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Just over a year ago, all thirteen members of Seventeen re-signed their contracts for another five years with their label, Pledis Entertainment. Since then, the group has made it their mission to show newer, never-before-seen sides of themselves to the world, most notably with their first full length album in nearly three years, Face the Sun

And that they did, from the album’s lead single “Hot,” a loud, multilayered track brimming with sizzling energy, to “Darl+ing,” the group’s first all-English track — plus new sounds and styles embedded in between. Now, just a few weeks after the release of Face the Sun, the group is already back with its repackaged version, Sector 17

For an album whose leading track, “_World,” invites listeners into a “new world” (“Come to me/In my, in my, in my new world”), Sector 17 as a whole is surprisingly full of familiarity — and that’s not entirely a bad thing. All three new tracks on the album, “_World,” “Circles,” and “Cheers,” have a lightness and easiness to them, as each harnesses an aspect of signature traits Seventeen are best known for. 

For starters, “_World” is easily the most recognizably “Seventeen” of the new tracks. Although the song’s genre of urban R&B isn’t one the group tackles too often in their discography, its retro horn instrumentals, light disco influences, and soft and smooth vocals give it that quintessential “Freshteen” flare that Seventeen have owned practically since their debut.

The track stays consistently ear-wormy throughout, thanks to a prevalent but simple beat that allows for Seventeen’s vocals, especially in the chorus, to shine and pull listeners in. “_World” doesn’t have any truly explosive moments, as with “Hot,” but that’s part of its charm. Its main standout moments come in the form of quick but memorable vocal bits, including Vernon’s rap verse at the beginning of the second verse (“Knock, knock, knockin’ on heaven’s door”/”Run your fingers tips over the whipped cream cloud”) and Hoshi’s backing ad libs during the second chorus.

If “Hot” was a daring leap into Seventeen’s darker and noisier side, “_World” is quite the opposite: bright, airy, uncomplicated, and almost routine. As the group intended, this new title track is the perfect contrast to the unexpected nature of “Hot,” as well as a continuation of the story told in Face the Sun. It’s certainly not one of their most standout tracks. But, for a repackaged album, it’s also not a given that that’s what it was intended to be anyways.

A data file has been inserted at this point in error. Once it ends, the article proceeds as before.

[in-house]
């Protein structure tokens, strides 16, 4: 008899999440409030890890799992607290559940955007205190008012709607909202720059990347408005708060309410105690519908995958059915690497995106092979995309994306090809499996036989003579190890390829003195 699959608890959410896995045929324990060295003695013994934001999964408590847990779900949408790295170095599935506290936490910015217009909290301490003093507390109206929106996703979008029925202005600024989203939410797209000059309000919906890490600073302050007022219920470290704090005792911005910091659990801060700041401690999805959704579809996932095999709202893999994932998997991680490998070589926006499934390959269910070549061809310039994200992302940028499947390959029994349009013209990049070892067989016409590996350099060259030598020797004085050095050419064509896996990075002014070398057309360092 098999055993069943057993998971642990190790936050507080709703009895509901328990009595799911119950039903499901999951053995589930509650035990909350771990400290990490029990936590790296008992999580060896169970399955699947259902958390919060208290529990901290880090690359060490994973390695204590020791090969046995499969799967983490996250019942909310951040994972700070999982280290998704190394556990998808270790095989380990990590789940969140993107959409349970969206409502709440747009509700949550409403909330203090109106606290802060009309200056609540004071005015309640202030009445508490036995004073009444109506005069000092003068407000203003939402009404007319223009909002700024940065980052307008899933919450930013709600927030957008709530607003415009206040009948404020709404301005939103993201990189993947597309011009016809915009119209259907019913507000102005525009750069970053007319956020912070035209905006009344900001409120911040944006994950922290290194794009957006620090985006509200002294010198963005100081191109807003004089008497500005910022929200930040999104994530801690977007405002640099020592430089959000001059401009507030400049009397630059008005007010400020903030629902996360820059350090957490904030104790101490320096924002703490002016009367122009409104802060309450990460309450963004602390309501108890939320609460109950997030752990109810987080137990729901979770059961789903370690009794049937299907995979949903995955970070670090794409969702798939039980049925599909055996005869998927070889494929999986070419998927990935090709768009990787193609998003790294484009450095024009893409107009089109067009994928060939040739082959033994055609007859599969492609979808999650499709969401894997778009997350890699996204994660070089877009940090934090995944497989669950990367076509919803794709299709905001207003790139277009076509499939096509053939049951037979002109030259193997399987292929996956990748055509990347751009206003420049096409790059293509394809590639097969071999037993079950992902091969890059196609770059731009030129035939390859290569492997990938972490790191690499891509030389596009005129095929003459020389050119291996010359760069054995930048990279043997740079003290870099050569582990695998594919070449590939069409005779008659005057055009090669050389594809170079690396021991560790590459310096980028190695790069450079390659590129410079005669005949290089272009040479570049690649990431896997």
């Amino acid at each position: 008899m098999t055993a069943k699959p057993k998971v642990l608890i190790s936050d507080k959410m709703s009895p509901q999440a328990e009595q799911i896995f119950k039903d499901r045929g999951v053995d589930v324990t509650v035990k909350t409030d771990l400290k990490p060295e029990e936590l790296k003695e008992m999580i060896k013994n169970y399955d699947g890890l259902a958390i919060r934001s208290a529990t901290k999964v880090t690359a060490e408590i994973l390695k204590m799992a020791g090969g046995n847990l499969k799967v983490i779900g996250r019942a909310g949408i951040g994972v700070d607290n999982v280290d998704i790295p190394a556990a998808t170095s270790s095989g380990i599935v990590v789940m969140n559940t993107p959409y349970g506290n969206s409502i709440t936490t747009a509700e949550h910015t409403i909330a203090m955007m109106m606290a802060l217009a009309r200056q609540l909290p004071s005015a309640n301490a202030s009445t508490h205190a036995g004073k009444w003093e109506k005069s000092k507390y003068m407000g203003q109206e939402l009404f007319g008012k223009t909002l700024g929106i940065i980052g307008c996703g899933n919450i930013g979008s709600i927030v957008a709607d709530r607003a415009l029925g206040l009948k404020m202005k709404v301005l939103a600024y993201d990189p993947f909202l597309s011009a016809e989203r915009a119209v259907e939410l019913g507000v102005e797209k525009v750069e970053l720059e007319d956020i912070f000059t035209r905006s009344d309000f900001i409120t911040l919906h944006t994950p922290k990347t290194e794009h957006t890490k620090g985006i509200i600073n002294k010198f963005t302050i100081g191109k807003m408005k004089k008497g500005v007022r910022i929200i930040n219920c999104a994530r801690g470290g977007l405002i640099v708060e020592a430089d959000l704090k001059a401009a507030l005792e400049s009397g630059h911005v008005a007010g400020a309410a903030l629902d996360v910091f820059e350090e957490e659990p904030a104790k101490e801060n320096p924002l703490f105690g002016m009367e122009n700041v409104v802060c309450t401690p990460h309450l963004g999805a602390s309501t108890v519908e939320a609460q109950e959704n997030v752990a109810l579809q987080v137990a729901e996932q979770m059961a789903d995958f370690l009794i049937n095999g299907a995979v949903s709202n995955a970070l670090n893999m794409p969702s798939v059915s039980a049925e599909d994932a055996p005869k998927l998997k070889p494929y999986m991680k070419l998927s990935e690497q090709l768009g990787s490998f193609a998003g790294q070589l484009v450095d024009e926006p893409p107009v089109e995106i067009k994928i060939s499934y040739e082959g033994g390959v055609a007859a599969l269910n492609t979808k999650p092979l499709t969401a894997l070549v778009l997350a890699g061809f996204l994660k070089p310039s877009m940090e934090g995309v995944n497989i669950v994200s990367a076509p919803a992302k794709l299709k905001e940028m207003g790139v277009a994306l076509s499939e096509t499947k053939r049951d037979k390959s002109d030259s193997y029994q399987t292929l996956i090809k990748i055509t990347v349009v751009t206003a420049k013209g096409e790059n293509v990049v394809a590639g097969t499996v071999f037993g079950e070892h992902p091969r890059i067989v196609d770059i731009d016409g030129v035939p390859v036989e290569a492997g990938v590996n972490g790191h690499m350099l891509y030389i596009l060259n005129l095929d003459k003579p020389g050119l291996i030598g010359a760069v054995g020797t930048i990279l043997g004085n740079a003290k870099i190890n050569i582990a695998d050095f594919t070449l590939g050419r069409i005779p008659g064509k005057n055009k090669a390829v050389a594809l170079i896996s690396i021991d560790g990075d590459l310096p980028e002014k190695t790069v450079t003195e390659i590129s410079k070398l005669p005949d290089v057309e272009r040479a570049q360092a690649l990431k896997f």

Despite the track erring on the side of conventionality, its MV magnifies Seventeen’s signature freshness and dazzling energy. The MV opens on members Jun, Joshua, and Seungkwan, then the whole group, as they find themselves in a dusty, sand-filled, and evidently new world (hence the track’s title, “_World”). The dustiness is quickly swapped for a bright shot of leader S.coups exiting a yellow taxi in front of an airport departure and arrivals entrance. The cheerful expression on his face as he sings “Hey, I’ve had my eyes on you/We just met but it’s been fun, I wanna know more” already signals an excitement for this “new world” Seventeen are in, both inside and outside the MV. 

The MV then smoothly transitions from one member to the next in what appears to be one continuous shot. Subtle wind smoothly blows through each member’s hair, as they all wear a crisp white top and jeans still suited to their individual styles. The members’ fresh outfits paired with the set’s vivid and colorful accent props and pieces, including assorted bunches of flowers, make for a scene entirely reminiscent of the overall look and feel of their “Ready to Love” MV from 2021 — another classic piece of “Freshteen” canon. 

As the MV transitions out of its first choreography scene and from day to night, the members swap their semi-matching white top and blue jeans outfits for dark-colored, sequin-loaded ensembles to fit the nighttime scenery and color scheme. The sequins and glitter on the members’ outfits twinkle entrancingly under the set’s various neon signs, including one that reads “Sector 17” in bright blue lights as a nod to the album’s title. Although their outfits aren’t exactly matching during these scenes, their similar look and color is also a subtle callback to their matching bomber jackets from their “Boom Boom” MV — yet another return to a trademark Seventeen moment, even as they enter this new era six years later.